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  16. G. M. Eller (2014). On Fat Oppression. Kennedy Institute of Ethics Journal 24 (3):219-245.
    Contemporary Western societies are obsessed with the “obesity epidemic,” dieting, and fitness. Fat people violate the Western conscience by violating a thinness norm. In virtue of violating the thinness norm, fat people suffer many varied consequences. Is their suffering morally permissible, or even obligatory? In this paper, I argue that the answer is no. I examine contemporary philosophical accounts of oppression and draw largely on the work of Sally Haslanger to generate a set of conditions sufficient for some phenomena to (...)
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  17. Robert M. Ellis (2011). A New Buddhist Ethics. Lulu.Com.
    This book is a survey of practical moral issues applying the Middle Way (as developed in 'A Theory of Moral Objectivity') as the basis of 'Buddhist' Ethics. No appeal is made to Buddhist traditions or scriptures, but instead the Middle Way is applied consistently as a universal philosophical and practical principle to suggest the direction of resolutions to moral debates. Practical ethics topics covered include sexual ethics, medical ethics, environmental ethics, animals, violence, the arts, scientific issues and political ethics.
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  18. David Fagelson (2001). Two Concepts of Sovereignty. International Politics 38 (4):499-514.
  19. David Fagelson (1999). Rights And Duties. Law And Inequality 17 (1):171.
  20. Federico L. G. Faroldi (2013). Review of "The Oxford Handbook of Neuroethics". [REVIEW] Philosophical Inquiries 1.
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  21. Andrew Fenton & Frederic Gilbert (2011). On the Use of Animals in Emergent Embryonic Stem Cell Research for Spinal Cord Injuries. Journal of Animal Ethics 1 (1):37-45.
    In early 2009, President Obama overturned the ban on federal funding for research involving the derivation of human embryonic stem cells (hESC). The Food and Drug Administration (FDA) also approved Geron’s first-in-human hESC trial for spinal cord injury (SCI) patients. We anticipate an increase in both research in the United States to derive hESC and applications to the FDA for approval of clinical trials involving transplantation of hESCs. An increase of such clinical trials will require a concomitant increase in the (...)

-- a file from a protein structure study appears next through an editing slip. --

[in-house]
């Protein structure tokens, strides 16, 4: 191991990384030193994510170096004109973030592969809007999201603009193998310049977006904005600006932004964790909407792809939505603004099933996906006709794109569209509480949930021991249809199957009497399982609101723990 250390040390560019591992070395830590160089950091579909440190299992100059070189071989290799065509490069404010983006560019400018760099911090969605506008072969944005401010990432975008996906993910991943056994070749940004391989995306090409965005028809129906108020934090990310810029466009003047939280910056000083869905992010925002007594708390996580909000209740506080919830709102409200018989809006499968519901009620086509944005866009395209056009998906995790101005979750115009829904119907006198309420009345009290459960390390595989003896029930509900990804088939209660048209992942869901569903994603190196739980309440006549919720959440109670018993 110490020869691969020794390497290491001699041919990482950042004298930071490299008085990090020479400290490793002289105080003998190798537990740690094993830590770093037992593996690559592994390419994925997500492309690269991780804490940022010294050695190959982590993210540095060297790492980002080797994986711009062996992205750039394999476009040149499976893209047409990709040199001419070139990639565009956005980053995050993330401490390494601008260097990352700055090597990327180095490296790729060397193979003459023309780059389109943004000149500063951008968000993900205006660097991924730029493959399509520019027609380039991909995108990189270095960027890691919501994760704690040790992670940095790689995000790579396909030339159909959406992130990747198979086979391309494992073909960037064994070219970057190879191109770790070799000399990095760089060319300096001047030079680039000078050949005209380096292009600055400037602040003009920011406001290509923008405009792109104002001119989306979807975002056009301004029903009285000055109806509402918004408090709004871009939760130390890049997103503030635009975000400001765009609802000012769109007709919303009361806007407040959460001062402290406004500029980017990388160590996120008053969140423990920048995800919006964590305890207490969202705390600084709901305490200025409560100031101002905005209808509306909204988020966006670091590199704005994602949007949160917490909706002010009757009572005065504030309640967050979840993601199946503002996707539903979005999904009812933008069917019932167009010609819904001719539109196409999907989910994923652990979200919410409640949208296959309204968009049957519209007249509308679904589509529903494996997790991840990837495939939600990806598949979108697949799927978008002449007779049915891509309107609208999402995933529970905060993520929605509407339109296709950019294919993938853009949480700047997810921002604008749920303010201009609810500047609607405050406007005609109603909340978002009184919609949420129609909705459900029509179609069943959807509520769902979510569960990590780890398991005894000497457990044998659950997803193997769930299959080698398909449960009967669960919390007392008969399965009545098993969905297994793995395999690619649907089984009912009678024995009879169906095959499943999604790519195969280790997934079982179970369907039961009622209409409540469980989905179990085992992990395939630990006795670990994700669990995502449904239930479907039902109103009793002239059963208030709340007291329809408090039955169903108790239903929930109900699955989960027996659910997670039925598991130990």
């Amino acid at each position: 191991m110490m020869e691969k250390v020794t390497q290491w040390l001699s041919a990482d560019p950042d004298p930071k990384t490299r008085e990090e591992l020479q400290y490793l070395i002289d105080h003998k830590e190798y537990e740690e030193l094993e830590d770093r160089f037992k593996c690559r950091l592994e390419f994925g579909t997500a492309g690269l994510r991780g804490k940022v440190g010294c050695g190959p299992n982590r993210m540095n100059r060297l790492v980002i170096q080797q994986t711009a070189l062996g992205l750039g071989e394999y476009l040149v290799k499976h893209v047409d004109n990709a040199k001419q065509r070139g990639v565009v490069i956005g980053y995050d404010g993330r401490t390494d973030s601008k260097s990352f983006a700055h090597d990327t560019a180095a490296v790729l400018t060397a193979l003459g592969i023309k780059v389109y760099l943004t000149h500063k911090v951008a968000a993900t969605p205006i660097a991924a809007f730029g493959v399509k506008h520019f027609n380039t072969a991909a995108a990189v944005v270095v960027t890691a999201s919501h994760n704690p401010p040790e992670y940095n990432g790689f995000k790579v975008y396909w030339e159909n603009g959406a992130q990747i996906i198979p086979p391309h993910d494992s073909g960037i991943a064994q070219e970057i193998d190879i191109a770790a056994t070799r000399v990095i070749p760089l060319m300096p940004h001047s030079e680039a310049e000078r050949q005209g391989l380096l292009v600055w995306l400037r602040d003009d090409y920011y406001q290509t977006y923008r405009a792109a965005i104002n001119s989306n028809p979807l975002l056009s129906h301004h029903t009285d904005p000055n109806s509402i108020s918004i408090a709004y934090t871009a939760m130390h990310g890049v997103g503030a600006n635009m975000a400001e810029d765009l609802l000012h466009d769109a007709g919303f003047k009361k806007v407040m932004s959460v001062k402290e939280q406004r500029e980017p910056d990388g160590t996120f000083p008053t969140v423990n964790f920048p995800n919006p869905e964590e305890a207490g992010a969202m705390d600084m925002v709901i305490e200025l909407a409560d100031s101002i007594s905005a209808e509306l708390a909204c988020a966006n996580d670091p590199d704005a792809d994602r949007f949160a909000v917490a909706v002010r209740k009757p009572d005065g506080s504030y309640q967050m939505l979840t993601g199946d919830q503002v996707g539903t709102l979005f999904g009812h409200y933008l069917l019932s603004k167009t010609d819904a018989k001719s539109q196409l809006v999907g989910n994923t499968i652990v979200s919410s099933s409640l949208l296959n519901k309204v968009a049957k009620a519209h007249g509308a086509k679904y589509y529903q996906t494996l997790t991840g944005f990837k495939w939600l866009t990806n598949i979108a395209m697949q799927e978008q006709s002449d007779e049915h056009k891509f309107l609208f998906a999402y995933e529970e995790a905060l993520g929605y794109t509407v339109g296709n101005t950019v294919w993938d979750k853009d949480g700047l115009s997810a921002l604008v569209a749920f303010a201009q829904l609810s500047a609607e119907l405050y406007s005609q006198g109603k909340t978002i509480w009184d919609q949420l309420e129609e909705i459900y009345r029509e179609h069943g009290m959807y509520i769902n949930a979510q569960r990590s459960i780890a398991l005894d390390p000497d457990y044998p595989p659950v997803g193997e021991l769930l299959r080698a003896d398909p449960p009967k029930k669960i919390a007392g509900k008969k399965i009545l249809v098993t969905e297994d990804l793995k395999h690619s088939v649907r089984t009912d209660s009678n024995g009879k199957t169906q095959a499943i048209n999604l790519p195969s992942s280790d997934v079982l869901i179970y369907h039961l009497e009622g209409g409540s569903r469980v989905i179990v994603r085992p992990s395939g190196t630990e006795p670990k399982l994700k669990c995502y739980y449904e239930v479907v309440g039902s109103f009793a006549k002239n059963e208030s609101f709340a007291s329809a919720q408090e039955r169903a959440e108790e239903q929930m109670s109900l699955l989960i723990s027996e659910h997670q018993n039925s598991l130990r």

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  22. Andrew Franklin-Hall (2012). Norvin Richards, The Ethics of Parenthood. Journal of Value Inquiry 46 (1):117-121.
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  23. Nada Gligorov (2010). Free Will From the Neurophilosophical Perspective. AJOB Neuroscience 1 (1):49-51.
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  24. Nada Gligorov (2010). The Revisability of Moral Concepts. AJOB Neuroscience 1 (4):32-34.
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  25. Azam Golam (2010). Distribution of Health Care Resources in LIC: A Utilitarian Approach. VDM Verlag Dr. Müller.
    Distribution of sufficient health care resources to the maximum number of people in LIC is the central theme of the book. Bangladesh is taken as a representative of low income countries (LIe. In LIC, there is scarcity of health care resources like other resources but the deserving persons are numerous. Therefore, it requires an efficient distribution of resources. Considering 'Inequality to get access to health care' as the basic problem in LIC, John Rawls' principle of fair equality of opportunity is (...)
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  26. Azam Golam (2009). Justification of Animal Rights Claim. Philosophy and Progress 43 (2):139-152.
    The objective of the paper is to justify the claim for animals‟ rights. For years, it is one of the most debated questions in the field of applied ethics whether animals‟ have rights or not. There are a number of philosophers who hold that animals are neither moral agent nor rational being and hence animals have no rights because the concept of rights is applicable only to the rational beings. On the other hand the proponents of animals‟ rights contend that (...)
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  27. Robert E. Goodin & Christian Barry (2014). Benefiting From the Wrongdoing of Others. Journal of Applied Philosophy 31 (2):363-376.